11.15.2005

I Do Not Know How I Kept a Civil Tongue in My Head

So today we had an afterschool in-service, which is horrible, because not only do I have to work all day, but then I have to stay an additional three-and-a-half hours AFTER work.

Here is my usual schedule:

3:00-3:15 - Listen and learn something moderately useful
3:16-6:30 - Roll my eyes and say rude things under my breath

Today's schedule was a little different, however, because I had to go to a meeting at another high school and learn about this new curriculum we're supposed to implement starting, apparently, LAST MONTH.

I would first like to mention that the students were sent home six minutes early just in case a tornado hit, but that I still had to drive myself to the other school even though it was raining so hard that I couldn't see two feet in front of my face. Message sent: Kids must be safe! Teachers can die, though!

Now, the reason I (and four other teachers) had to risk our lives to go to the other school is that their teachers are already using this new curriculum. So the idea was that we would find out how they were using it, how they had taught it to their kids, and what mistakes they had made that we could avoid.

I was all pumped for it, because frankly, I am excited about the new curriculum. Mainly because it is going to make things a heck of a lot easier on me.

I want to say that of the five teachers that have to use this curriculum, two have been teaching for over thirty years (each), one teaches special ed, I have taught for five years, and one thinks he knows everything.

Do you know which one I'm going to complain about?

Typically speaking, when your administration drops a curriculum change on you, the teachers who have the most years under their belts will be the biggest whiners. Not so with this group. I've already said that I am excited; the special ed teacher is apprehensive but hopeful; the two older teachers are working really hard to get everything in place and to understand how to use the program to its best advantage; and the Other Guy IS A STUPID BLOWHARD WHO WILL NOT SHUT UP WITH HIS STUPID BLOWHARD COMMENTS.

When I would try to ask a question (and it was hard, because I am battling a case of laryngitis right now), the Other Guy would interrupt with, "Well, I'VE been told by the administration that blooblahbleeblowbloo."

And every claim he made as to what he has been told is a DIRECT CONTRADICTION of what I myself have been told by the assistant principal IN PERSON and TO MY FACE, and also she goes to my church. (That is irrelevant, but I thought I'd throw it in there).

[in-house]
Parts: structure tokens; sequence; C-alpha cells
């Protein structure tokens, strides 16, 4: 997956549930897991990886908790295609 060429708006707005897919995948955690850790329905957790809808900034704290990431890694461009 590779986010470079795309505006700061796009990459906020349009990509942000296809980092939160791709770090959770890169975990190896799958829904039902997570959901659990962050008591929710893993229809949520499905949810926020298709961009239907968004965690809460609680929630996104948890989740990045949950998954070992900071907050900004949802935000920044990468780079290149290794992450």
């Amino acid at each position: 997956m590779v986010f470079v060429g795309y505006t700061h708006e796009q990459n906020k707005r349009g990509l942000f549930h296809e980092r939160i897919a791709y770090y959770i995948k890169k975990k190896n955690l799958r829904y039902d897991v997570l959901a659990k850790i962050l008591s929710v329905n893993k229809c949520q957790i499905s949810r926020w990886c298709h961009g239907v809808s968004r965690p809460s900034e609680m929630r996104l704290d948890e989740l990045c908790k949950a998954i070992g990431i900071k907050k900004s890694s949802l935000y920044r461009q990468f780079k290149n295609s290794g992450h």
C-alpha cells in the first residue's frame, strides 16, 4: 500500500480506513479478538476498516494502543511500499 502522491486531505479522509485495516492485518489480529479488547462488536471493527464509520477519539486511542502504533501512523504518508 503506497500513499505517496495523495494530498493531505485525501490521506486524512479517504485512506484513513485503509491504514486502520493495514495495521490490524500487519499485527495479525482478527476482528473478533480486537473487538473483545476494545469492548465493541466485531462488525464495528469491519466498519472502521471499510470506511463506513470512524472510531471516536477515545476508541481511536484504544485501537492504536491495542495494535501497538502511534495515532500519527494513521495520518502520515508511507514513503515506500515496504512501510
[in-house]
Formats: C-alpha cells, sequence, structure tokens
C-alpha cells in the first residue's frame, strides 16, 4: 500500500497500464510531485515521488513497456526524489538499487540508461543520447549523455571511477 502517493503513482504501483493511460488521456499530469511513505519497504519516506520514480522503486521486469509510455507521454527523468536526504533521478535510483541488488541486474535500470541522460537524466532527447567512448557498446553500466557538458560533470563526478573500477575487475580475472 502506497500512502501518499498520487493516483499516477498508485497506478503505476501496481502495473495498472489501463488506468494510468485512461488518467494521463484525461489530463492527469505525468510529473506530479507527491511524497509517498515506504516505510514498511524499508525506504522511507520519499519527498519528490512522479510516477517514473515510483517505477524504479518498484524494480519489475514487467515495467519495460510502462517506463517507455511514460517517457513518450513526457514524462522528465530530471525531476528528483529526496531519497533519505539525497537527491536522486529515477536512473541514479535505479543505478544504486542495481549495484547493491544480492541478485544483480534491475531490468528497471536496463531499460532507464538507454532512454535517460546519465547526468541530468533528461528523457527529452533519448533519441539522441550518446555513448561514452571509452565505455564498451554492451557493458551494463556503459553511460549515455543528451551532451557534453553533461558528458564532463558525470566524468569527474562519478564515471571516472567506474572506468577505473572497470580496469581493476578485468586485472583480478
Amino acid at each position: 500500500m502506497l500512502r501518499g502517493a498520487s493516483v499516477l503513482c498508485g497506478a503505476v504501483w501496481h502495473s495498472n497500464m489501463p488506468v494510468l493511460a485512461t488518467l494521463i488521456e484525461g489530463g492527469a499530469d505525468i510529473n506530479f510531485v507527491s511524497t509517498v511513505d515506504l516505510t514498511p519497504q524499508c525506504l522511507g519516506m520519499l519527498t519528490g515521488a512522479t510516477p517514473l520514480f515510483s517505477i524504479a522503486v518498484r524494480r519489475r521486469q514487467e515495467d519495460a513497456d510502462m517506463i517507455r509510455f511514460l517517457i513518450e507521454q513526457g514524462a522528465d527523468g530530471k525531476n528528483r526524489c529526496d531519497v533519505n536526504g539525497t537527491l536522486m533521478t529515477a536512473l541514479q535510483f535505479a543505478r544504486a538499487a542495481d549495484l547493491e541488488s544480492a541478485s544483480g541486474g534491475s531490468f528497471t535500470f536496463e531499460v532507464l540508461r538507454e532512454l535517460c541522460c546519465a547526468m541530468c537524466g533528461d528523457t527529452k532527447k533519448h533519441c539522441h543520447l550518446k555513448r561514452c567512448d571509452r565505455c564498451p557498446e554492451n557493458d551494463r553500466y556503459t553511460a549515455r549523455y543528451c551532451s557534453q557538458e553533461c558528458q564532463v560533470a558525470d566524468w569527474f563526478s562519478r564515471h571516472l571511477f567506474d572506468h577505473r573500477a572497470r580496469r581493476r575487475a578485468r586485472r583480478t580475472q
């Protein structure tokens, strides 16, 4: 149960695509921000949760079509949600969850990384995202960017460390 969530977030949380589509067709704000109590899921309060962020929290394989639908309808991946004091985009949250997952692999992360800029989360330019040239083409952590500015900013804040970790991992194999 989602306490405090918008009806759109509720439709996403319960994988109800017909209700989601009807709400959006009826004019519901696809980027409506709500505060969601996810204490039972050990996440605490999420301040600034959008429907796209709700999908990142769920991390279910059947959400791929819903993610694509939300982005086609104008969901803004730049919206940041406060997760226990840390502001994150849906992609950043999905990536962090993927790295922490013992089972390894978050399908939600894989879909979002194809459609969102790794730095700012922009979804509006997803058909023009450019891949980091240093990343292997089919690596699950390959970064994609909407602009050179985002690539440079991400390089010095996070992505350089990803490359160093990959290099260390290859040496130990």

Then he would go into this long litany of complaints about who-knows-what and would make YET ANOTHER comment about the administration telling him something which would be YET AGAIN something that was the complete opposite of what I've been told by the other assistant principal, who has always been very supportive and helpful and has never lied to me, and also she was my dad's cooperating teacher when he was student teaching. (Again, no relevance, but I am totally going to believe HER over the Other Guy, because I tend to put more faith in people that I like than in people who make me roll my eyes a lot).

So basically, what my in-service experience boiled down to was four people desperately trying to learn something while one person explained over and over and over again how incredibly stupid the whole new curriculum is. But the one school that has used this program for three years has seen such a dramatic increase in their test scores that I am thinking it is not the CURRICULUM that is stupid, OTHER GUY.

Furthermore, a couple months ago, the Other Guy was supposed to spend a day at our Board of Education with teachers from the other schools in our area, putting together a plan of action for changing the curriculum for this particular class. On the day of the meeting, I was met as I walked in the door by the assistant principal, who told me that the Other Guy was absent, so I would have to go in his place. So I hustled my butt around trying to get sub plans together, when she came in and said the meeting had been rescheduled for the next week, and the Other Guy would go then.

So guess who was absent on the day of the rescheduled meeting? And guess who was--AGAIN--given thirty minutes to get her sub plans together so she could go in his place?

And guess who spent the least productive, most mind-numbingly boring day at the Board, putting together a plan that is irrelevant now?

And guess who has to spend the day at the Board tomorrow, continuing to work on said irrelevant plan, because apparently the Board doesn't care if the plan is relevant or not, as long as they have some paperwork that says we made a plan?

And guess who has been saying THE most cutting, bitter, sarcastic things about the Other Guy for going on three hours now?

Aw, that was too easy.

2 comments:

DreamWarrior Mizu said...

It sucks that you have to put up with such a know-it-all. I've certainly had to put up with my fair share, as well. I'm not a teacher, but I can only imagine the stress you must go through.

I'm glad you got through the storms okay, though. :)

Mei said...

Thanks, dreamwarrior ...

I know there's one in every workplace, and that I am a baby-whiner, but come ON! Still, there's a lesson to be learned, and that lesson is this:

Mei Flower, don't be a know-it-all; let other people shine every once in a while! Or else people will hate you and write about you on the internet! (hee)

 

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